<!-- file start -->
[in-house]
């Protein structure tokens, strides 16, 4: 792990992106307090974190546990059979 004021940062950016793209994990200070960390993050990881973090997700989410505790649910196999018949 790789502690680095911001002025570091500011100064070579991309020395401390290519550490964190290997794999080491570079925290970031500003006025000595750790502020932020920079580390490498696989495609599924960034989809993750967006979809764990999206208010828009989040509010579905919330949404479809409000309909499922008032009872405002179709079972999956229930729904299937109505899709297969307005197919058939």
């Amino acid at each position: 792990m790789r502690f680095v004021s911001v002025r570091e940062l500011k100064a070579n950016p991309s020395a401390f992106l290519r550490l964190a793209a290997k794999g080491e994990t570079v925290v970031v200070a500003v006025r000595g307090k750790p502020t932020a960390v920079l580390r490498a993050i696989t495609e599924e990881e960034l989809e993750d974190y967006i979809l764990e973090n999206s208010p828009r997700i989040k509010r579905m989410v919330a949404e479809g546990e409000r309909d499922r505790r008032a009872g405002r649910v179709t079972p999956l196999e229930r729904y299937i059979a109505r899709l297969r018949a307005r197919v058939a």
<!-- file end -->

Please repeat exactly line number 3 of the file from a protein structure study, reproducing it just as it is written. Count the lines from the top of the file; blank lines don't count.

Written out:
């Amino acid at each position: 792990m790789r502690f680095v004021s911001v002025r570091e940062l500011k100064a070579n950016p991309s020395a401390f992106l290519r550490l964190a793209a290997k794999g080491e994990t570079v925290v970031v200070a500003v006025r000595g307090k750790p502020t932020a960390v920079l580390r490498a993050i696989t495609e599924e990881e960034l989809e993750d974190y967006i979809l764990e973090n999206s208010p828009r997700i989040k509010r579905m989410v919330a949404e479809g546990e409000r309909d499922r505790r008032a009872g405002r649910v179709t079972p999956l196999e229930r729904y299937i059979a109505r899709l297969r018949a307005r197919v058939a």